This isn't very helpful now I know, but the opportunity to negotiate better terms was before you paid the increased rent.

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My worry would be that if 2 months notice was somehow enforceable in the fixed term then I would suspect it might also apply to the periodic tenancy also.

No need to worry. With a periodic tenancy the terms carry on EXCEPT for notice period terms. These become two months for landlord and one month for tenant (assuming you pay your rent monthly)

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I think you may need to educate yourself on how to calculate risk.

The risk of being given notice when refusing point blank a rent increase is X.

The risk of being given notice when agreeing or negotiating a rent increase is Y.

X >> Y

Saying they are the same because they are both greater than 0 is pretty idiotic. Oh and btw fancy coming round and playing poker one evening?

Watch your tone, c0ck.

The risk is the landlords, good tenants are hard to find. They will have a void if they evict and they will have the expense of reletting and the risk of a problem tenant. They are best advised to leave well alone. Personally I would call their bluff and refuse an increase. They can have rent x 1 or rent x 0 , rent x 1.15 is not on the table and in actual fact they would have peed me off enough for me to look elsewhere anyway, a dim greedy landlord is a poor landlord, there are plenty more of them out there desperate and indebted, they should treat a good tenant with gratitude.

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Watch your tone, c0ck.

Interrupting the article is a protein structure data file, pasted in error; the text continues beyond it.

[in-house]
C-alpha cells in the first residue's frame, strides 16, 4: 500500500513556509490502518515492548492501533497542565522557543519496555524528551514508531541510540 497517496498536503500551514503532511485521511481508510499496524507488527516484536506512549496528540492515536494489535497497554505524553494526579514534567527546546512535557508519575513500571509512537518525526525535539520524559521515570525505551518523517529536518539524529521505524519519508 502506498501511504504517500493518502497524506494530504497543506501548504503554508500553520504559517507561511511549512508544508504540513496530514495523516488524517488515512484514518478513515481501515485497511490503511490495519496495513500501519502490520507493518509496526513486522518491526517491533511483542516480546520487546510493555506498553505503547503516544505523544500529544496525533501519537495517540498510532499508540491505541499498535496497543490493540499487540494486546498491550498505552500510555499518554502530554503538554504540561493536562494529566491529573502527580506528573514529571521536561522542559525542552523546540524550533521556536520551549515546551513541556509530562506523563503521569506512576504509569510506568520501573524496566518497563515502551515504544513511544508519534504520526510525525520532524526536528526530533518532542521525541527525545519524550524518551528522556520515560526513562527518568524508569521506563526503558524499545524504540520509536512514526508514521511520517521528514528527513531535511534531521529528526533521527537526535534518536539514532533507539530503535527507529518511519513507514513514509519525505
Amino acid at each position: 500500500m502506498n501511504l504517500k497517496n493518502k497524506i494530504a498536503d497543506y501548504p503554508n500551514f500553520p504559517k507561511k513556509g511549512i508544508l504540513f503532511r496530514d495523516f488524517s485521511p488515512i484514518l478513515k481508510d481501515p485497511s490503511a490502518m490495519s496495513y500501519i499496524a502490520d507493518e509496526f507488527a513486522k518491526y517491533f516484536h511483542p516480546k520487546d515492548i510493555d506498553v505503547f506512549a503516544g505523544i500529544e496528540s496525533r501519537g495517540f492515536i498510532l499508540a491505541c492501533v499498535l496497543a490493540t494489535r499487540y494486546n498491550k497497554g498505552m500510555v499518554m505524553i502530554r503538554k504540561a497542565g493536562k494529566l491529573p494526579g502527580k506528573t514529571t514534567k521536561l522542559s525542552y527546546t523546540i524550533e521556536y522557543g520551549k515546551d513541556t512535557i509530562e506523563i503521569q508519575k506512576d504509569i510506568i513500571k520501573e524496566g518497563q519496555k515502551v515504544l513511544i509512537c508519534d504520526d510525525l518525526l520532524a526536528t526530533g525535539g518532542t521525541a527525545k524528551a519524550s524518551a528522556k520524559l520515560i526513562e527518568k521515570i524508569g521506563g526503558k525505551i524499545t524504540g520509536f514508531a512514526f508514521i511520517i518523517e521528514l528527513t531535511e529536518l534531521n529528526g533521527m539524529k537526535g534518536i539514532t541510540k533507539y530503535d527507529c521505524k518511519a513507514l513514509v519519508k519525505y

The risk is the landlords, good tenants are hard to find. They will have a void if they evict and they will have the expense of reletting and the risk of a problem tenant. They are best advised to leave well alone. Personally I would call their bluff and refuse an increase. They can have rent x 1 or rent x 0 , rent x 1.15 is not on the table and in actual fact they would have peed me off enough for me to look elsewhere anyway, a dim greedy landlord is a poor landlord, there are plenty more of them out there desperate and indebted, they should treat a good tenant with gratitude.

Yup i was certainly being a c0ck.

But it's easy to be brave on other people's behalf, which got my goat.

I think you're sadly mistaken about the relative position of tenants and landlords in the current market, at least in a big chunk of the country.

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Thanks for all your replies which has been very useful. I have now been given the extention documents with 2 months notice on both sides. Given the steep increase in rent, i am going to request either for one months notice instead or continue as is, as the tenency has already gone periodic. If not acceptable, i will move giving a months notice.